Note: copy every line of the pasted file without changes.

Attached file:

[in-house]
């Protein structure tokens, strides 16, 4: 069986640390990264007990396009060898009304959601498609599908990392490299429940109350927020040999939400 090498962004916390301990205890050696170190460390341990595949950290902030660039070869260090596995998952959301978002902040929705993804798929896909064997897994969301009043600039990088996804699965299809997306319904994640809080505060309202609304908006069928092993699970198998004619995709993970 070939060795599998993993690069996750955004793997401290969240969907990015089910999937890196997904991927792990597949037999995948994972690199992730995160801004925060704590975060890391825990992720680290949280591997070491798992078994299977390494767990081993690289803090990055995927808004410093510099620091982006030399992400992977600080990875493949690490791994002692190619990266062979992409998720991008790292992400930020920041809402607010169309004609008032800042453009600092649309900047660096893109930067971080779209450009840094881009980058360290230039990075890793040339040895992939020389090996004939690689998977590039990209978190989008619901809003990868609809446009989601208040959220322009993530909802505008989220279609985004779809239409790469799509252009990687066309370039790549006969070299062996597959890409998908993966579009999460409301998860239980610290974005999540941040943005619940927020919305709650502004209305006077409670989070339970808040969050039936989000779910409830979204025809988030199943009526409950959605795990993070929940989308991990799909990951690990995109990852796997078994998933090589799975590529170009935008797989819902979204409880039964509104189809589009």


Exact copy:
[in-house]
């Protein structure tokens, strides 16, 4: 069986640390990264007990396009060898009304959601498609599908990392490299429940109350927020040999939400 090498962004916390301990205890050696170190460390341990595949950290902030660039070869260090596995998952959301978002902040929705993804798929896909064997897994969301009043600039990088996804699965299809997306319904994640809080505060309202609304908006069928092993699970198998004619995709993970 070939060795599998993993690069996750955004793997401290969240969907990015089910999937890196997904991927792990597949037999995948994972690199992730995160801004925060704590975060890391825990992720680290949280591997070491798992078994299977390494767990081993690289803090990055995927808004410093510099620091982006030399992400992977600080990875493949690490791994002692190619990266062979992409998720991008790292992400930020920041809402607010169309004609008032800042453009600092649309900047660096893109930067971080779209450009840094881009980058360290230039990075890793040339040895992939020389090996004939690689998977590039990209978190989008619901809003990868609809446009989601208040959220322009993530909802505008989220279609985004779809239409790469799509252009990687066309370039790549006969070299062996597959890409998908993966579009999460409301998860239980610290974005999540941040943005619940927020919305709650502004209305006077409670989070339970808040969050039936989000779910409830979204025809988030199943009526409950959605795990993070929940989308991990799909990951690990995109990852796997078994998933090589799975590529170009935008797989819902979204409880039964509104189809589009």